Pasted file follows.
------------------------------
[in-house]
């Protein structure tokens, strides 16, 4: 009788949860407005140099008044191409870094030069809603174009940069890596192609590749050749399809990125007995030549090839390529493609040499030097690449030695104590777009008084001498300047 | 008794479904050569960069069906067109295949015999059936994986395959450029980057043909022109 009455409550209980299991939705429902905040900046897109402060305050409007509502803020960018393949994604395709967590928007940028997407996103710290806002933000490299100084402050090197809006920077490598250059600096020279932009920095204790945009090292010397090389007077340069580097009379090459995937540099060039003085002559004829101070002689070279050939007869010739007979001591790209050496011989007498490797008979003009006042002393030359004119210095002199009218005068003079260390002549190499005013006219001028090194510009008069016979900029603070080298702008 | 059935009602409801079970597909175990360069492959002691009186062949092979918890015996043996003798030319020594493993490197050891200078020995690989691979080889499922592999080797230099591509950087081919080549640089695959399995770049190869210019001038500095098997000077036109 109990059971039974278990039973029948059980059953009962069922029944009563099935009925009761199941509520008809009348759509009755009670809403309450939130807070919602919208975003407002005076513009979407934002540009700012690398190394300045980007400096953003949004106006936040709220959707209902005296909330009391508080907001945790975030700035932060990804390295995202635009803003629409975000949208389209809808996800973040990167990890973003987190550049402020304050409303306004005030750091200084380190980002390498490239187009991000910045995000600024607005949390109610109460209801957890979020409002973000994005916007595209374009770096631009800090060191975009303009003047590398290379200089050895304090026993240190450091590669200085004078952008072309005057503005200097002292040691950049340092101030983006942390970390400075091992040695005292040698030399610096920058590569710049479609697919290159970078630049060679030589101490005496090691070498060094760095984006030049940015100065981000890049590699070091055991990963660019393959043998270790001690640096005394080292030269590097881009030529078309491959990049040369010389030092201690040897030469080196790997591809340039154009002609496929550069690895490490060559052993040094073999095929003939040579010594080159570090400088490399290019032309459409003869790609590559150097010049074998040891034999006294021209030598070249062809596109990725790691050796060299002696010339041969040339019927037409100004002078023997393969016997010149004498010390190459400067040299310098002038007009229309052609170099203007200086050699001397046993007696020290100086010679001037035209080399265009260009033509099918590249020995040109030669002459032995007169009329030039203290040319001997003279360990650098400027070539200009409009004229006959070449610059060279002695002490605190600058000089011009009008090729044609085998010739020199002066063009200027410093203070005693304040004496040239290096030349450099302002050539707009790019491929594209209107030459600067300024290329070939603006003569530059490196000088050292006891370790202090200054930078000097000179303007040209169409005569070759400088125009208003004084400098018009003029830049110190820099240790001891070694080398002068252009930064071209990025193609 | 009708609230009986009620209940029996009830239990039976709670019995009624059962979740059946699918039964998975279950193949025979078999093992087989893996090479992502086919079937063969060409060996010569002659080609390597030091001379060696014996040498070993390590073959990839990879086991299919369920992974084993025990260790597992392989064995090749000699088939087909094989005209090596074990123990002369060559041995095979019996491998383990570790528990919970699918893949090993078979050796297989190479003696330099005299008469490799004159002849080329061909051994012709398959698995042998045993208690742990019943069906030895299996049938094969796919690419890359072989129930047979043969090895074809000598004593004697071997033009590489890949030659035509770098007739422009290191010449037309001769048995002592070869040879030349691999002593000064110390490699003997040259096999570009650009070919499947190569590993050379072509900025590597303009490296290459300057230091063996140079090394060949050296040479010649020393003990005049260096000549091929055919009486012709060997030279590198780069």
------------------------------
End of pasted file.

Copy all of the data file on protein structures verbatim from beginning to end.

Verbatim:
[in-house]
């Protein structure tokens, strides 16, 4: 009788949860407005140099008044191409870094030069809603174009940069890596192609590749050749399809990125007995030549090839390529493609040499030097690449030695104590777009008084001498300047 | 008794479904050569960069069906067109295949015999059936994986395959450029980057043909022109 009455409550209980299991939705429902905040900046897109402060305050409007509502803020960018393949994604395709967590928007940028997407996103710290806002933000490299100084402050090197809006920077490598250059600096020279932009920095204790945009090292010397090389007077340069580097009379090459995937540099060039003085002559004829101070002689070279050939007869010739007979001591790209050496011989007498490797008979003009006042002393030359004119210095002199009218005068003079260390002549190499005013006219001028090194510009008069016979900029603070080298702008 | 059935009602409801079970597909175990360069492959002691009186062949092979918890015996043996003798030319020594493993490197050891200078020995690989691979080889499922592999080797230099591509950087081919080549640089695959399995770049190869210019001038500095098997000077036109 109990059971039974278990039973029948059980059953009962069922029944009563099935009925009761199941509520008809009348759509009755009670809403309450939130807070919602919208975003407002005076513009979407934002540009700012690398190394300045980007400096953003949004106006936040709220959707209902005296909330009391508080907001945790975030700035932060990804390295995202635009803003629409975000949208389209809808996800973040990167990890973003987190550049402020304050409303306004005030750091200084380190980002390498490239187009991000910045995000600024607005949390109610109460209801957890979020409002973000994005916007595209374009770096631009800090060191975009303009003047590398290379200089050895304090026993240190450091590669200085004078952008072309005057503005200097002292040691950049340092101030983006942390970390400075091992040695005292040698030399610096920058590569710049479609697919290159970078630049060679030589101490005496090691070498060094760095984006030049940015100065981000890049590699070091055991990963660019393959043998270790001690640096005394080292030269590097881009030529078309491959990049040369010389030092201690040897030469080196790997591809340039154009002609496929550069690895490490060559052993040094073999095929003939040579010594080159570090400088490399290019032309459409003869790609590559150097010049074998040891034999006294021209030598070249062809596109990725790691050796060299002696010339041969040339019927037409100004002078023997393969016997010149004498010390190459400067040299310098002038007009229309052609170099203007200086050699001397046993007696020290100086010679001037035209080399265009260009033509099918590249020995040109030669002459032995007169009329030039203290040319001997003279360990650098400027070539200009409009004229006959070449610059060279002695002490605190600058000089011009009008090729044609085998010739020199002066063009200027410093203070005693304040004496040239290096030349450099302002050539707009790019491929594209209107030459600067300024290329070939603006003569530059490196000088050292006891370790202090200054930078000097000179303007040209169409005569070759400088125009208003004084400098018009003029830049110190820099240790001891070694080398002068252009930064071209990025193609 | 009708609230009986009620209940029996009830239990039976709670019995009624059962979740059946699918039964998975279950193949025979078999093992087989893996090479992502086919079937063969060409060996010569002659080609390597030091001379060696014996040498070993390590073959990839990879086991299919369920992974084993025990260790597992392989064995090749000699088939087909094989005209090596074990123990002369060559041995095979019996491998383990570790528990919970699918893949090993078979050796297989190479003696330099005299008469490799004159002849080329061909051994012709398959698995042998045993208690742990019943069906030895299996049938094969796919690419890359072989129930047979043969090895074809000598004593004697071997033009590489890949030659035509770098007739422009290191010449037309001769048995002592070869040879030349691999002593000064110390490699003997040259096999570009650009070919499947190569590993050379072509900025590597303009490296290459300057230091063996140079090394060949050296040479010649020393003990005049260096000549091929055919009486012709060997030279590198780069």